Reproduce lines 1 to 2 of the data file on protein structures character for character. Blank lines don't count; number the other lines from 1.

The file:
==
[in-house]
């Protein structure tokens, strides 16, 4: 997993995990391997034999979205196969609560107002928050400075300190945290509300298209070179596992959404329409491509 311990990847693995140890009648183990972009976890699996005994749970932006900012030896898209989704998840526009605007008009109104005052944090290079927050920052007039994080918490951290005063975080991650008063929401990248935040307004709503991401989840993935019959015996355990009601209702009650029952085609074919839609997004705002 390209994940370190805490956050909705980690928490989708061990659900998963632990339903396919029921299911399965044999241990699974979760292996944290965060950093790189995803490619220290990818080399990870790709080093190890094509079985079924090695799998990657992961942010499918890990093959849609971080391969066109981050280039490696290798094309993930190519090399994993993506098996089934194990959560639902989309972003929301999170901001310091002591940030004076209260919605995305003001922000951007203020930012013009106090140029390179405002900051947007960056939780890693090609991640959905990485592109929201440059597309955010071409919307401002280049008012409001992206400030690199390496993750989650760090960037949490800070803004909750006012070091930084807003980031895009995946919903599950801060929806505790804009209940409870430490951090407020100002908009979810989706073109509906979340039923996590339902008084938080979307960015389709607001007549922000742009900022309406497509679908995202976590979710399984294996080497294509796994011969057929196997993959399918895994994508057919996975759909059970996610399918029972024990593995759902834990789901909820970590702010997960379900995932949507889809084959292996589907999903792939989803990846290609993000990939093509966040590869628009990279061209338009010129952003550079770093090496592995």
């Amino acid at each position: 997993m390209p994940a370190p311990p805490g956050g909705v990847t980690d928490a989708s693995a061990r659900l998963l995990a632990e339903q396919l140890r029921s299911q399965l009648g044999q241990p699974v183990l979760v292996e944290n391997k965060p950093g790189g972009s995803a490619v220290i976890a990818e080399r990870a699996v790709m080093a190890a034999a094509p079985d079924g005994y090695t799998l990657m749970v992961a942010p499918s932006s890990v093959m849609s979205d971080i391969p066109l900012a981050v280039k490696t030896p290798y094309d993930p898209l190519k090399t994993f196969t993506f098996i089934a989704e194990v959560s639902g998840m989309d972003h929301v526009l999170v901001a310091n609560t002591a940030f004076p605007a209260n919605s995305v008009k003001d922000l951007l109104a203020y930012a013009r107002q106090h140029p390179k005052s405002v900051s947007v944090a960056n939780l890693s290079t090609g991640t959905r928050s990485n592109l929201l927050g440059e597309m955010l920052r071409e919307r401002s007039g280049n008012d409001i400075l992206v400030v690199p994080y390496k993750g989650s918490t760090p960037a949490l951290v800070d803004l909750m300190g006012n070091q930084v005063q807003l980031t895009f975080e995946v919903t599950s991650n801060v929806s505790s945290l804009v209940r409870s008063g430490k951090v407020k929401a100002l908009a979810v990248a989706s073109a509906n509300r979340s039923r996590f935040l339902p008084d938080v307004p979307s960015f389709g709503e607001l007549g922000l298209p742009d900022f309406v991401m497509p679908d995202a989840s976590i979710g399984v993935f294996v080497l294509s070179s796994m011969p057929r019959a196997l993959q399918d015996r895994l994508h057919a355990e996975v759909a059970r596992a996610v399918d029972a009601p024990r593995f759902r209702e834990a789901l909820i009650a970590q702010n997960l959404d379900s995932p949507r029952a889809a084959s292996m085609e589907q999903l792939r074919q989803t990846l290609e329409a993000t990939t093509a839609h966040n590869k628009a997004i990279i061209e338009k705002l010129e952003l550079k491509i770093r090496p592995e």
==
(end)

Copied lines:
[in-house]
């Protein structure tokens, strides 16, 4: 997993995990391997034999979205196969609560107002928050400075300190945290509300298209070179596992959404329409491509 311990990847693995140890009648183990972009976890699996005994749970932006900012030896898209989704998840526009605007008009109104005052944090290079927050920052007039994080918490951290005063975080991650008063929401990248935040307004709503991401989840993935019959015996355990009601209702009650029952085609074919839609997004705002 390209994940370190805490956050909705980690928490989708061990659900998963632990339903396919029921299911399965044999241990699974979760292996944290965060950093790189995803490619220290990818080399990870790709080093190890094509079985079924090695799998990657992961942010499918890990093959849609971080391969066109981050280039490696290798094309993930190519090399994993993506098996089934194990959560639902989309972003929301999170901001310091002591940030004076209260919605995305003001922000951007203020930012013009106090140029390179405002900051947007960056939780890693090609991640959905990485592109929201440059597309955010071409919307401002280049008012409001992206400030690199390496993750989650760090960037949490800070803004909750006012070091930084807003980031895009995946919903599950801060929806505790804009209940409870430490951090407020100002908009979810989706073109509906979340039923996590339902008084938080979307960015389709607001007549922000742009900022309406497509679908995202976590979710399984294996080497294509796994011969057929196997993959399918895994994508057919996975759909059970996610399918029972024990593995759902834990789901909820970590702010997960379900995932949507889809084959292996589907999903792939989803990846290609993000990939093509966040590869628009990279061209338009010129952003550079770093090496592995």